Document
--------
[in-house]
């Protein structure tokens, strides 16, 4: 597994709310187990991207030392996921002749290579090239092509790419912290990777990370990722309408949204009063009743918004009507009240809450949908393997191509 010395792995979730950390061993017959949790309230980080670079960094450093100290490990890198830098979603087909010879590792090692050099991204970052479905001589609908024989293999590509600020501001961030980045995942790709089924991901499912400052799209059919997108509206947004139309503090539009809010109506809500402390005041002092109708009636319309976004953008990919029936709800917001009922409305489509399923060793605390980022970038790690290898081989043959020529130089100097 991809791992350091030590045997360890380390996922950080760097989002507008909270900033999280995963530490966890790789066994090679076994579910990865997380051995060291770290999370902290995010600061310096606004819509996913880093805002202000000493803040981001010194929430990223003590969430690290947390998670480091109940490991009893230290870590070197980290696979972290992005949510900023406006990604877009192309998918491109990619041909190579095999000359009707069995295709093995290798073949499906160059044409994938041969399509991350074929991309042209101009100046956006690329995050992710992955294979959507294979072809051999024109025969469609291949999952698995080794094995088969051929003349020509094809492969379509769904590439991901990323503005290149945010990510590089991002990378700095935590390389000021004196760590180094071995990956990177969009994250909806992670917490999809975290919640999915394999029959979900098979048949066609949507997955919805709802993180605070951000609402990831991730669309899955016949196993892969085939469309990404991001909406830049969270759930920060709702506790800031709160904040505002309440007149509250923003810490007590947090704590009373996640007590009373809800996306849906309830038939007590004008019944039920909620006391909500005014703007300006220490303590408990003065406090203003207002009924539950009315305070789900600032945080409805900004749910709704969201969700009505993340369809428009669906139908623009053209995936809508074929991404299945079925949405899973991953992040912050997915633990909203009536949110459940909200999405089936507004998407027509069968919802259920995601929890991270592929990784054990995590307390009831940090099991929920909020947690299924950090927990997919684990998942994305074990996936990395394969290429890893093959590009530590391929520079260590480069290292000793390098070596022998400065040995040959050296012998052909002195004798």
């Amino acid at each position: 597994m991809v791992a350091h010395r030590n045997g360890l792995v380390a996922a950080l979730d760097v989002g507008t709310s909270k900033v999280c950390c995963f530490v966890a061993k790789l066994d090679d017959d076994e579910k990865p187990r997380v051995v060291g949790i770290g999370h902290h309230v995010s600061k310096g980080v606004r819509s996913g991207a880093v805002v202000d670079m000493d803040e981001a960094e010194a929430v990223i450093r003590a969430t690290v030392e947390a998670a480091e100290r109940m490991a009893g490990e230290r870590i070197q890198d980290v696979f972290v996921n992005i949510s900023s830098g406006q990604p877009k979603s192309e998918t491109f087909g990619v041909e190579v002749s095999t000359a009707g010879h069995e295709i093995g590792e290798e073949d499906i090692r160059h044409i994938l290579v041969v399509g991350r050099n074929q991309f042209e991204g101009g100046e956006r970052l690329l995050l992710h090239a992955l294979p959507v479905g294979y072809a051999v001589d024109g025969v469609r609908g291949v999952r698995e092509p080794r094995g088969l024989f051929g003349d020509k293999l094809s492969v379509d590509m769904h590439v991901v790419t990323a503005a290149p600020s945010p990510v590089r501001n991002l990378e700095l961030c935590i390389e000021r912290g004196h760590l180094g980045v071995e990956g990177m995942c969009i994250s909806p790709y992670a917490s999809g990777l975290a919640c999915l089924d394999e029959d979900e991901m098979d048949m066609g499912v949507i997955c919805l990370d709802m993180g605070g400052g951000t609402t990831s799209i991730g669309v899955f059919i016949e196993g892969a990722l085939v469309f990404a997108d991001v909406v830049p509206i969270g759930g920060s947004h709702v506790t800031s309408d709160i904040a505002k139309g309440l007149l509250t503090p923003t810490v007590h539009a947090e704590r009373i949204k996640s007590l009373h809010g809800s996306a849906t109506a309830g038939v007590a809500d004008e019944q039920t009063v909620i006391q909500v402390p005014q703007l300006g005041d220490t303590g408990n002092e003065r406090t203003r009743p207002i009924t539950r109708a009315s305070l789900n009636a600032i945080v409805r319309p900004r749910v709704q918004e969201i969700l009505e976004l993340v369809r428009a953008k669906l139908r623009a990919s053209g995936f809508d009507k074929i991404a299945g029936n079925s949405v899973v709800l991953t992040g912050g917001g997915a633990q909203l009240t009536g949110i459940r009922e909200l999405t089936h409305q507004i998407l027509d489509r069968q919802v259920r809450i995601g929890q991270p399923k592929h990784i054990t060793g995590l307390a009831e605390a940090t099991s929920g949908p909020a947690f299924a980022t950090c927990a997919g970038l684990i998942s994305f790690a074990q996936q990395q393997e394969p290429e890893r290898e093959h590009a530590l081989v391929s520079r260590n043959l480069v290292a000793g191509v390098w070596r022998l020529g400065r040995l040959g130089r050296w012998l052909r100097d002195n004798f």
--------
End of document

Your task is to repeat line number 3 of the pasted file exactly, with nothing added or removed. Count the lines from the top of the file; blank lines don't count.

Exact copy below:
């Amino acid at each position: 597994m991809v791992a350091h010395r030590n045997g360890l792995v380390a996922a950080l979730d760097v989002g507008t709310s909270k900033v999280c950390c995963f530490v966890a061993k790789l066994d090679d017959d076994e579910k990865p187990r997380v051995v060291g949790i770290g999370h902290h309230v995010s600061k310096g980080v606004r819509s996913g991207a880093v805002v202000d670079m000493d803040e981001a960094e010194a929430v990223i450093r003590a969430t690290v030392e947390a998670a480091e100290r109940m490991a009893g490990e230290r870590i070197q890198d980290v696979f972290v996921n992005i949510s900023s830098g406006q990604p877009k979603s192309e998918t491109f087909g990619v041909e190579v002749s095999t000359a009707g010879h069995e295709i093995g590792e290798e073949d499906i090692r160059h044409i994938l290579v041969v399509g991350r050099n074929q991309f042209e991204g101009g100046e956006r970052l690329l995050l992710h090239a992955l294979p959507v479905g294979y072809a051999v001589d024109g025969v469609r609908g291949v999952r698995e092509p080794r094995g088969l024989f051929g003349d020509k293999l094809s492969v379509d590509m769904h590439v991901v790419t990323a503005a290149p600020s945010p990510v590089r501001n991002l990378e700095l961030c935590i390389e000021r912290g004196h760590l180094g980045v071995e990956g990177m995942c969009i994250s909806p790709y992670a917490s999809g990777l975290a919640c999915l089924d394999e029959d979900e991901m098979d048949m066609g499912v949507i997955c919805l990370d709802m993180g605070g400052g951000t609402t990831s799209i991730g669309v899955f059919i016949e196993g892969a990722l085939v469309f990404a997108d991001v909406v830049p509206i969270g759930g920060s947004h709702v506790t800031s309408d709160i904040a505002k139309g309440l007149l509250t503090p923003t810490v007590h539009a947090e704590r009373i949204k996640s007590l009373h809010g809800s996306a849906t109506a309830g038939v007590a809500d004008e019944q039920t009063v909620i006391q909500v402390p005014q703007l300006g005041d220490t303590g408990n002092e003065r406090t203003r009743p207002i009924t539950r109708a009315s305070l789900n009636a600032i945080v409805r319309p900004r749910v709704q918004e969201i969700l009505e976004l993340v369809r428009a953008k669906l139908r623009a990919s053209g995936f809508d009507k074929i991404a299945g029936n079925s949405v899973v709800l991953t992040g912050g917001g997915a633990q909203l009240t009536g949110i459940r009922e909200l999405t089936h409305q507004i998407l027509d489509r069968q919802v259920r809450i995601g929890q991270p399923k592929h990784i054990t060793g995590l307390a009831e605390a940090t099991s929920g949908p909020a947690f299924a980022t950090c927990a997919g970038l684990i998942s994305f790690a074990q996936q990395q393997e394969p290429e890893r290898e093959h590009a530590l081989v391929s520079r260590n043959l480069v290292a000793g191509v390098w070596r022998l020529g400065r040995l040959g130089r050296w012998l052909r100097d002195n004798f």